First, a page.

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Payout warranted for spying: rights advocates

VANCOUVER - Anyone who has used a cellphone, smartphone, laptop or tablet in Canada over the past 13 years deserves payment or other remedies for potentially having their privacy rights violated, says a proposed class-action lawsuit filed Tuesday in federal court.

A Vancouver-based civil rights group is suing Canada's national electronic spy agency on behalf of anyone who used a wireless device in the country since 2001.

The suit targets Communications Security Establishment Canada, or CSEC, which the association claims has been violating the constitutional rights of millions of Canadians.

"It's certainly a large class of people, that's for sure, but we also can't be entirely sure who in Canada, which specific people have been targeted by this kind of electronic spying," said Josh Paterson, B.C. Civil Liberties Association executive director.

"If this injustice has been committed ... there does need to be some kind of remedy."

The association filed the lawsuit as a companion to an earlier legal action it began in October. The primary suit aims to have laws struck down that the group claims allows CSEC to read emails, text messages and listen to calls with people outside Canada.

Such legislation violates Canadians' Charter Rights, the group argues, by infringing on privacy.

Money, the funding of educational programming or any other tangible fixes should be considered as a potential remedy if the first court case is proven, Paterson said.

"Really, it's up to the courts to decide, it could include money," he said, noting history shows a host of other examples. "There's actually quite a lot of scope to what it could be."

But Paterson suggested specifics of the redress are less important than the lawsuit's key intention of ensuring that Canadians' constitutional rights are protected.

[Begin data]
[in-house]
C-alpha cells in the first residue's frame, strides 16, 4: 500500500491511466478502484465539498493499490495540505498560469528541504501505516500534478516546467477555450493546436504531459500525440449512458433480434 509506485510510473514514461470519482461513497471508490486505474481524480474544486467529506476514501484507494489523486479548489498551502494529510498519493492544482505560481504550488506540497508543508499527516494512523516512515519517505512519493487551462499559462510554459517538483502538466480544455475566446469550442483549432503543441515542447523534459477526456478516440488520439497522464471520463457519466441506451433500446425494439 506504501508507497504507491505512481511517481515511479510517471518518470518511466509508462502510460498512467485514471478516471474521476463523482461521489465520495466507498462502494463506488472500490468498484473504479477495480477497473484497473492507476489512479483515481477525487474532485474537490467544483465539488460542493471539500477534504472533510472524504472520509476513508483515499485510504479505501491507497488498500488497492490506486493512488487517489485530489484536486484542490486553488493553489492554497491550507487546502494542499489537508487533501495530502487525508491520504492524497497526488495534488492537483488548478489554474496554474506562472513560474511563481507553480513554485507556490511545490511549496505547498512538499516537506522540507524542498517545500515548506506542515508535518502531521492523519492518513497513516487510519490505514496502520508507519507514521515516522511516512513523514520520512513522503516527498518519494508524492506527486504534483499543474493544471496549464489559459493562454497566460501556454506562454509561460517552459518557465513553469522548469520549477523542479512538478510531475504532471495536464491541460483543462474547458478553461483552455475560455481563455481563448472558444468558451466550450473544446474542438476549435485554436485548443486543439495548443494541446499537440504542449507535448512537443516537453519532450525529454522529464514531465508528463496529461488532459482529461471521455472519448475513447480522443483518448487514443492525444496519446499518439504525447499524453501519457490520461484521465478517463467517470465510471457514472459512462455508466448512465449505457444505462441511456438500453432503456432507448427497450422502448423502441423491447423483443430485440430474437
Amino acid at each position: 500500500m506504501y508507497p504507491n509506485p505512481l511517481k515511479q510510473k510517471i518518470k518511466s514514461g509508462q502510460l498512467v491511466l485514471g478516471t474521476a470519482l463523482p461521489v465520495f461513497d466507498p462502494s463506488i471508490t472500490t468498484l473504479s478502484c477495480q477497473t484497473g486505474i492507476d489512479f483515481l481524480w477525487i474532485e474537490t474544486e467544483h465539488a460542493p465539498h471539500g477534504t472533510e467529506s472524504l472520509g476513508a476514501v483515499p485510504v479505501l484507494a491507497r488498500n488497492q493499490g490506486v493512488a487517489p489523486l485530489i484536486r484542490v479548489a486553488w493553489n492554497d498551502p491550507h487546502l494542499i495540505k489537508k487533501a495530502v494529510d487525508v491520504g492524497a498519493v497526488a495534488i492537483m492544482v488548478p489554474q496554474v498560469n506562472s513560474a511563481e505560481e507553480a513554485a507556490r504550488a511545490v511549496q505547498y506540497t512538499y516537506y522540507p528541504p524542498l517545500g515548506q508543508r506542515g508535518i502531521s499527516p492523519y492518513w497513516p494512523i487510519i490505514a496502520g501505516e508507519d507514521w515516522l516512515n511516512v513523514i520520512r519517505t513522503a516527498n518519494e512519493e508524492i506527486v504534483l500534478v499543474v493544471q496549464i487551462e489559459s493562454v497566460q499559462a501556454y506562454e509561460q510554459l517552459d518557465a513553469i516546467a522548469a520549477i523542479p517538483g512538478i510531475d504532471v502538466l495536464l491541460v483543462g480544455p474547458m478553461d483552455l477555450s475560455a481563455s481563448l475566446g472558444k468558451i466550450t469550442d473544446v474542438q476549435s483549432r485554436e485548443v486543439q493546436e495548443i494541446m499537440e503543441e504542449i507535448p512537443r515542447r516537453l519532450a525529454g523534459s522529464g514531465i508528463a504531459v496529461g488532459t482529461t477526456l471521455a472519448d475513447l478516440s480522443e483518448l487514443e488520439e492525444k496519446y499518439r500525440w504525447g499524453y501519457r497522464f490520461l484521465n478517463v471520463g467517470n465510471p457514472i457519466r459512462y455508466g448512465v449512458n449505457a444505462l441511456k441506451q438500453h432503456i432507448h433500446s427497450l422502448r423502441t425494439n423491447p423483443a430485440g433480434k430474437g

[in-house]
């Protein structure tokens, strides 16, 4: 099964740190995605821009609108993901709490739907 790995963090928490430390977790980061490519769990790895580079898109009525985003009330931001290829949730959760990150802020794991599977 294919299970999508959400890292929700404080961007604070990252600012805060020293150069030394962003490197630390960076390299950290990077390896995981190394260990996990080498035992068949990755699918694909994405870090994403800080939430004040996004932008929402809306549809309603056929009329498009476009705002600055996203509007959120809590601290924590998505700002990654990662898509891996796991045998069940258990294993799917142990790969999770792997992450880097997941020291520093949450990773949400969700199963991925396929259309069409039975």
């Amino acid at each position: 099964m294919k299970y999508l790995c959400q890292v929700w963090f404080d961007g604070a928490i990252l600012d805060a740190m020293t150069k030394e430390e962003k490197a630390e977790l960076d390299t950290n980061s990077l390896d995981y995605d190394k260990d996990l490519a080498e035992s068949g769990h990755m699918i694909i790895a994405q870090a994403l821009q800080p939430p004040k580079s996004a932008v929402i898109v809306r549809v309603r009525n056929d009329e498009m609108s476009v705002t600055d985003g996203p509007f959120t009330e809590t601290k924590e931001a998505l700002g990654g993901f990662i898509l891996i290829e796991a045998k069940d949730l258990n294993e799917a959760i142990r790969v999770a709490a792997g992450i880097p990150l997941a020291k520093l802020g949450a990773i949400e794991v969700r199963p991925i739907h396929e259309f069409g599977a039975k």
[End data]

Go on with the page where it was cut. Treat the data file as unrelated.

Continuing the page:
Although CSEC is not allowed to intentionally collect or analyze communications information from its citizens, the federal defence minister can give written authorization for unintentional interception. The provision for collecting foreign-signals intelligence falls under the National Defence Act.

The class action uses 2001 as its baseline because in December of that year, just months after the 9/11 terrorist attacks in New York City, Canada changed the anti-terrorism laws to which the group now objects.

The class action must be approved by the federal court before it can proceed.

CSEC, on the other hand, maintains that its activities are legal.

"CSE's activities are reviewed by the independent CSE Commissioner who has never found CSE to have acted unlawfully," wrote CSEC spokesman Ryan Foreman in an email. "In fact, he has specifically noted CSE's culture of lawful compliance and genuine concern for protecting the privacy of Canadians."

"Under the law, this organization is prohibited from targeting Canadians," the organization said in a previous statement.

The federal government has faced pressure to provide details about CSEC's spying activities following debate over electronic privacy that's been a hot issue south of the border.

The legal action resembles other cases by rights advocates in the United States launched after revelations of mass spying activity there by former National Security Agency contractor Edward Snowden.

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